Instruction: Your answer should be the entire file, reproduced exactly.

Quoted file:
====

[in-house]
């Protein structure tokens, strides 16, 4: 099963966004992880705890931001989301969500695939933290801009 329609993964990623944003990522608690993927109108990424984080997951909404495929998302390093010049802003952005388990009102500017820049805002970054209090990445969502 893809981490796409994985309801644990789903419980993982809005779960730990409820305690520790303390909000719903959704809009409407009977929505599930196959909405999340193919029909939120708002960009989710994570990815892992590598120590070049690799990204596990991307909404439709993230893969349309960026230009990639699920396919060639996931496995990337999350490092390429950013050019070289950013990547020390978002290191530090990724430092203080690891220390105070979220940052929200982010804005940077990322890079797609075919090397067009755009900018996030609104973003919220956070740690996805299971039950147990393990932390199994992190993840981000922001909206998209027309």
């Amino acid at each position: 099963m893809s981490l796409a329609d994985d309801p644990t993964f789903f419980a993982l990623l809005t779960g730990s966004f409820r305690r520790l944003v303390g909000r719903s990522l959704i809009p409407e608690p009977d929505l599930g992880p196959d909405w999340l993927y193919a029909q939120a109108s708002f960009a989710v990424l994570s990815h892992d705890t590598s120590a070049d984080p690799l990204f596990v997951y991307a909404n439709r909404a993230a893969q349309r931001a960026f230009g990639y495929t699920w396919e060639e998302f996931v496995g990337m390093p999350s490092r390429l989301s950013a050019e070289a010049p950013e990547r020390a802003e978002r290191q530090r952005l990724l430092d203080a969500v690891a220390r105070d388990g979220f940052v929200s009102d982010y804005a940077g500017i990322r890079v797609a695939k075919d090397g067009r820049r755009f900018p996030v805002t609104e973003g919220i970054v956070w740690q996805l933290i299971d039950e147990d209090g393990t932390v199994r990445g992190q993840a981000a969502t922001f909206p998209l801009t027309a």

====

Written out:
[in-house]
């Protein structure tokens, strides 16, 4: 099963966004992880705890931001989301969500695939933290801009 329609993964990623944003990522608690993927109108990424984080997951909404495929998302390093010049802003952005388990009102500017820049805002970054209090990445969502 893809981490796409994985309801644990789903419980993982809005779960730990409820305690520790303390909000719903959704809009409407009977929505599930196959909405999340193919029909939120708002960009989710994570990815892992590598120590070049690799990204596990991307909404439709993230893969349309960026230009990639699920396919060639996931496995990337999350490092390429950013050019070289950013990547020390978002290191530090990724430092203080690891220390105070979220940052929200982010804005940077990322890079797609075919090397067009755009900018996030609104973003919220956070740690996805299971039950147990393990932390199994992190993840981000922001909206998209027309």
């Amino acid at each position: 099963m893809s981490l796409a329609d994985d309801p644990t993964f789903f419980a993982l990623l809005t779960g730990s966004f409820r305690r520790l944003v303390g909000r719903s990522l959704i809009p409407e608690p009977d929505l599930g992880p196959d909405w999340l993927y193919a029909q939120a109108s708002f960009a989710v990424l994570s990815h892992d705890t590598s120590a070049d984080p690799l990204f596990v997951y991307a909404n439709r909404a993230a893969q349309r931001a960026f230009g990639y495929t699920w396919e060639e998302f996931v496995g990337m390093p999350s490092r390429l989301s950013a050019e070289a010049p950013e990547r020390a802003e978002r290191q530090r952005l990724l430092d203080a969500v690891a220390r105070d388990g979220f940052v929200s009102d982010y804005a940077g500017i990322r890079v797609a695939k075919d090397g067009r820049r755009f900018p996030v805002t609104e973003g919220i970054v956070w740690q996805l933290i299971d039950e147990d209090g393990t932390v199994r990445g992190q993840a981000a969502t922001f909206p998209l801009t027309a």